A landscape of black and white


On the whole, I tend to favour colour photography but sometimes a scene suggests itself to me in black and white. When colour is gone, the outlines or structure of a landscape come to the fore.


Black and white landscapes work best if contrast is strong, with at least some true blacks and whites, not just shades of grey.


Converting an image taken on a bright summer’s day to black and white can add drama, if the subject seems to demand it.


You can add a tint if you want a particular mood…


or a different slant on a familiar scene.


Do you ever shoot landscapes in black and white?

The images:
Storm approaching Birling Gap, East Sussex, England
Beach art, Lindisfarne, Northumberland, England
Wheat field, Surrey, England
Dunstanburgh Castle, Northumberland, England
The boathouse, Wey Navigation, England
Monument Valley, Utah, USA

26 thoughts on “A landscape of black and white

    • Thank you. As a busy mum, I can’t limit my landscape photography to sunset and sunrise so it’s nice to have the option of converting to B&W shots taken in the middle of the day when the light is bright and colours harsh.

  1. When I bought my first 35mm camera in 1967 it was my intention to shoot black and white. The dealer included with the camera a roll of color film and free processing. 45 years laters (good grief!) I’m still shooting almost exclusively in color – I often think that forms exist mainly to give colors a place to be.

    That said, I agree with you completely that b and w really brings out the ‘bone structure’ in a shot, as the images you’ve posted clearly show.

  2. These days I almost always shoot black and white. You photos are lovely, but I don’t agree that you need strong contrast – it depends on the subject and the mood you want to create. Fog/misty scenes, for example, work really well.

    • Hi Debra. Thanks for commenting. You are, of course, right! I should have used the word “usually”. One of my favourite Flickr contacts produces very atmospheric B&W shots in fog. In fact, I may ask him to do a guest post soon. Thanks for the idea!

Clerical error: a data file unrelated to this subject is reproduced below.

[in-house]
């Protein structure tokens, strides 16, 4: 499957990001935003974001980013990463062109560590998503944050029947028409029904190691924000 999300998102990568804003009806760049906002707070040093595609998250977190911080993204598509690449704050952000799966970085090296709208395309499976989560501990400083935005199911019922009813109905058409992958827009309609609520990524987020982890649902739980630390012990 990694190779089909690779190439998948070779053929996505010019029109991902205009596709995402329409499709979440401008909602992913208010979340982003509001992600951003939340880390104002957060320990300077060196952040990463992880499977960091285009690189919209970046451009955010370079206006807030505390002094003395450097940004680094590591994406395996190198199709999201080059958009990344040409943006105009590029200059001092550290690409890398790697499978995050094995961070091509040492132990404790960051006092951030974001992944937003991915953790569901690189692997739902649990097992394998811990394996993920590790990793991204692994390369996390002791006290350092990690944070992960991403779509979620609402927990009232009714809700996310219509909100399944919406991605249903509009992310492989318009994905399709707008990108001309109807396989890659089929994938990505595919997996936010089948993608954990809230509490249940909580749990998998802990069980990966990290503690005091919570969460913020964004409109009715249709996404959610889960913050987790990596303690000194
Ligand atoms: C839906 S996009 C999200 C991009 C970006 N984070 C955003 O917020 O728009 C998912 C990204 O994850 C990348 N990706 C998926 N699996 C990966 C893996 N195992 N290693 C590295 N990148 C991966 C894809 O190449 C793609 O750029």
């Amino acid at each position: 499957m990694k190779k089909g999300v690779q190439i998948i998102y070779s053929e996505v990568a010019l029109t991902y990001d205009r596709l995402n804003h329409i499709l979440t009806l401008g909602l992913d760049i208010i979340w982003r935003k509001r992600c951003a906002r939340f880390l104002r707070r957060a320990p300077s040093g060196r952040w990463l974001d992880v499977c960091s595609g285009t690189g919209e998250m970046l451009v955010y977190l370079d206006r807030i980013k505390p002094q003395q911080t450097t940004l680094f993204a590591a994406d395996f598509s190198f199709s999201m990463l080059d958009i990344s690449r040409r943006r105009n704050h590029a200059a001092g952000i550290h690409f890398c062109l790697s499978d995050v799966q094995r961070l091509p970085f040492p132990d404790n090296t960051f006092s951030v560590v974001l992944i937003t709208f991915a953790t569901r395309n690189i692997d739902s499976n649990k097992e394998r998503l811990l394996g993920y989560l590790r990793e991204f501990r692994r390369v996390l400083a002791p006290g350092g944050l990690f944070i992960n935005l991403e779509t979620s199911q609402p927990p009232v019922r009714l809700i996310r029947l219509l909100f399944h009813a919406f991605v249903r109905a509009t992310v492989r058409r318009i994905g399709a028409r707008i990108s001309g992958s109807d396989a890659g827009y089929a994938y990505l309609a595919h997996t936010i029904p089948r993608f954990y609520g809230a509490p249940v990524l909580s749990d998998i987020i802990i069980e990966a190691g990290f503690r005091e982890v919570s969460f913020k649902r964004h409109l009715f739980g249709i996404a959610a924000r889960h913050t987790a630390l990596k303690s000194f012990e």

3. Quite nice! I lean toward color as well, but occasionally like to play with black and white. I’m also a strong-contrast person. Alaska served itself well for that style!

  4. Lovely post again Rachael, as you know I too nearly always shoot in colour and I do agree there are some shots that just lead themselves to b&w. Most of the ones I shoot in b&w or convert are strong contrast too, but do agree with Debra above about misty/foggy scenes, as I have seen some fabulous b&w shots in these conditions with such atmosphere. I have a Flickr contact from Holland that shoots the most fabulous b&w shots in these conditions!

    • Hi Karen. Thanks. :). As I have replied to Debra, I should definitely have used the word “usually”! I must do a post about shooting in fog soon. I have a Flickr contact who specialises in it.

  5. B & W is a style I enjoy looking at but seldom try. Thanks again for the inspiration and the great shots. Those stone constructions are really common here in Korea, by the way — and Switzerland as well.

  6. I love shooting in black and white but I don’t think I’ve ever shot landscapes in black and white. Cityscapes yes, but not landscapes. You’ve got me thinking it’s something I should be trying.

  7. Fantastic shots! I have a passion for b&w too and like to convert my shots from color to monochrome. How did you convert yours? Photoshop plugins?

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